Ideally, the Commission would include non-academics whose first loyalty was to justice, not academia.
This proposal is bureaucratic, but the problems raised by the flawed enquiry into the PedSALi project suggest that, in the broader interests of science, independent enquiries are essential.
The Complaints Commission will need funding. This could be raised by adding a small "Integrity Tax" to the costing of all publicly funded research. The tax will pay for itself if it leads to improved research quality and greater public trust in science.
Individual names should be removed from the written complaints and the logged data published on the Complaints Commission web site. This would allow the honest members of the academic community to play a more effective role in policing research and higher education quality. For example, it would provide the raw data that could be crunched by software to identify weaknesses in the research quality control system and predict new trends in research fraud.
British universities should follow the example of James Cook University in Australia.
It openly declares,
"zero tolerance to fraud and
corruption and actively discourages such activity."
Two personal example of how zero tolerance would have focused minds:
(i) The Research Integrity Office at Manchester University, UK, refused to examine evidence that an enquiry into research fraud was itself fraudulent because the complaint had not been received within a 10 day time limit.
(ii Five years later, a UK research funding body, the EPSRC, called upon Manchester University to sort out this fraud cover-up mess . But again, the University wriggled out of holding an enquiry by using a lame excuse.
A clearly written policy of zero tolerance would have discouraged staff from exploiting bureaucratic loopholes in these cases.
1.6 Competitive research
Competition between universities is healthy and the various league tables comparing teaching and research performance have a role to play. In order to boost public confidence in the rankings, each institutions score should be weighted to take into account its policies, honesty and transparency in tackling research fraud and other integrity related issues.
Policies should include zero fraud tolerance and having a whistleblower system that is effective, but protects against malicious complaints.
It may also be worth creating an international award for institutions that have shown outstanding integrity in tackling fraud, even when this has caused short term public image problems.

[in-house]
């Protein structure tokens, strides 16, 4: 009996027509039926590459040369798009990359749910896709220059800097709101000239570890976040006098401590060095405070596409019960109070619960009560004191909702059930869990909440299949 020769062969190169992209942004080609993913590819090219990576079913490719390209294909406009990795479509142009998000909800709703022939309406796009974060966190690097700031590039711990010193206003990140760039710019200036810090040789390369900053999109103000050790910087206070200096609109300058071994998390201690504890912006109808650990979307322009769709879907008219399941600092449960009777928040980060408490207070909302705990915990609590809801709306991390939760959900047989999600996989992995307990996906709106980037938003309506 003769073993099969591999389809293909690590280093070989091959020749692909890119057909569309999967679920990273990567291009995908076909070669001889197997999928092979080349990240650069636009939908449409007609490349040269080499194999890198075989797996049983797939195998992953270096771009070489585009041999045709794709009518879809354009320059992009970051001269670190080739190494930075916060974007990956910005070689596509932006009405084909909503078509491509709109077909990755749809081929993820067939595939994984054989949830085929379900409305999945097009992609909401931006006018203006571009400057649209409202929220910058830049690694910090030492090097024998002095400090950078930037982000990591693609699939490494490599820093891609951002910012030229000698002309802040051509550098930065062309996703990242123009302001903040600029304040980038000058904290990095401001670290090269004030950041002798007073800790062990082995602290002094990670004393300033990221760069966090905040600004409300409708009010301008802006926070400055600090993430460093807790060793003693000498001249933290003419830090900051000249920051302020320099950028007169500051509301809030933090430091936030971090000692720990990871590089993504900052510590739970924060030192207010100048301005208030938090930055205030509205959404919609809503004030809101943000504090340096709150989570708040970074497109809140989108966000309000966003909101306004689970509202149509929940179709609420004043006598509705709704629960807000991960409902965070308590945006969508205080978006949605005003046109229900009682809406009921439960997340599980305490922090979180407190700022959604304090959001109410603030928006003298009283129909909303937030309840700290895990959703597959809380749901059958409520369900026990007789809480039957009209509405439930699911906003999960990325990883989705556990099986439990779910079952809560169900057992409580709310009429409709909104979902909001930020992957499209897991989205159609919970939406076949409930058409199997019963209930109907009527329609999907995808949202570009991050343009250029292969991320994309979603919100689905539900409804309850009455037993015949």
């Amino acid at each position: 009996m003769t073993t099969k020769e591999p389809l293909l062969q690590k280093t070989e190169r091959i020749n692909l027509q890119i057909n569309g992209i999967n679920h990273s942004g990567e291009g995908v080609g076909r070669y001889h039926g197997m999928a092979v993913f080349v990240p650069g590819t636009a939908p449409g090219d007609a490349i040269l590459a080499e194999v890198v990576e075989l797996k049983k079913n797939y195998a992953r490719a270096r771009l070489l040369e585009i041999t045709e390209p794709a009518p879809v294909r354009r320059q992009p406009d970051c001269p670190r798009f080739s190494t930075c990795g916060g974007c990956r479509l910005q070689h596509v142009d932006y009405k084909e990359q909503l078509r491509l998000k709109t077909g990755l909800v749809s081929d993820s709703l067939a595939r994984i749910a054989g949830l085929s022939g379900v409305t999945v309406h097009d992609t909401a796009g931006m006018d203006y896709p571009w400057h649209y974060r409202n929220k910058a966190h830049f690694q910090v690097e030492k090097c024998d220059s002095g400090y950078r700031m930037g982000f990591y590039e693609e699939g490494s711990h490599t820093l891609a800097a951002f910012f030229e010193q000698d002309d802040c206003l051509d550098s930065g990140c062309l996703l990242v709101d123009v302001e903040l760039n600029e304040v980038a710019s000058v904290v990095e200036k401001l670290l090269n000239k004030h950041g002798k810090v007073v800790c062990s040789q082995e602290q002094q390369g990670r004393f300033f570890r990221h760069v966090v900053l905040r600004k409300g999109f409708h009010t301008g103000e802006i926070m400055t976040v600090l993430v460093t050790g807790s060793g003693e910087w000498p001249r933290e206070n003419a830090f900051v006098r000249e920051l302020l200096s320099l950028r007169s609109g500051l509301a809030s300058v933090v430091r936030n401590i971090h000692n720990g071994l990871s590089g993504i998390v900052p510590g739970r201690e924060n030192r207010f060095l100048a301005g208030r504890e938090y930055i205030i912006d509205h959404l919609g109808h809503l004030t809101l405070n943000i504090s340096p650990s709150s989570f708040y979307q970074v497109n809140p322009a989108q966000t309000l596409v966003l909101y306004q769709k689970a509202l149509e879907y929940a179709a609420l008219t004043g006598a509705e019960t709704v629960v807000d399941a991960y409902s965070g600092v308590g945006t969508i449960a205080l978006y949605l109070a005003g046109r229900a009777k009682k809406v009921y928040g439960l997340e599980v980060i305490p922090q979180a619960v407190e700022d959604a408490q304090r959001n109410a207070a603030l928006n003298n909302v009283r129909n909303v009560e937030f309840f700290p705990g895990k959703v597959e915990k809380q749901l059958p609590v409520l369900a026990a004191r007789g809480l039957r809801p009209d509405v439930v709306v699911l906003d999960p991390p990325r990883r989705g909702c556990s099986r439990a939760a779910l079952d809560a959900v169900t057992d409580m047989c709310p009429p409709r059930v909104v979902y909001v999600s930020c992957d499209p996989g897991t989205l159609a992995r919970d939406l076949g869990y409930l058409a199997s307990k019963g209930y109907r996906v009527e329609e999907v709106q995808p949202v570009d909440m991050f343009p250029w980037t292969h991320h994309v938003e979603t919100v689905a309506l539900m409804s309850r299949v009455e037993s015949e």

1.7 Assertiveness stress tests for research funding bodies
The author of this article Bill Courtney is a private researcher who has worked with universities and engineering companies.
His experience is that funding bodies are prepared to accommodate misuse of funds by academics, but carefully monitor funds handed out to the private sector.
For example, as the lead partner for the PedSALi project, Bill alerted the Engineering and Physical Sciences Research Council (EPSRC) on several occasions that the University work was going badly wrong. But nobody responded to his warnings. Also, in the four years that the project ran until it collapsed in failure, the named EPSRC representative never met Bill or visited the University to see what was going wrong. Bills warnings were not passed on to the EPSRC referees, who on the basis of self assessment by the University paid the University in full. It also rubber stamped the University self assessment that the work was “Tending to internationally leading.” [See sections 3 and 4 on this linked page for proof.]
Update July 2015. The EPSRC has reviewed Bill’s evidence and called for Manchester University to take action.
In contrast, Bill’s latest research was funded by Innovate UK and only involved partners from the private sector. Quite rightly, it was rigorously monitored by a visiting Innovate UK officer every quarter. This kept us on our toes.
"Academic freedom" is a right to investigate uncomfortable truths, not a right to ignore them.
Academics are just as likely to go astray as industrialists when handling public funds.
The funding bodies themselves
A guardian of public funds should regularly stress test the funding bodies procedures to ensure that their financial monitoring systems are not “going soft” and that they remain capable of detecting and combating the latest types of research fraud.
The guardian body should offer a last
resort hotline for whistleblowers such as Bill to submit their evidence. Hotline
contact details should be prominently displayed on all contracts. This will
help to keep the funding bodies themselves on their toes.
This will help to keep the funding bodies themselves on their toes.
1.8 Removing cheating skills from the school curriculum
(i) Repeating classic experiments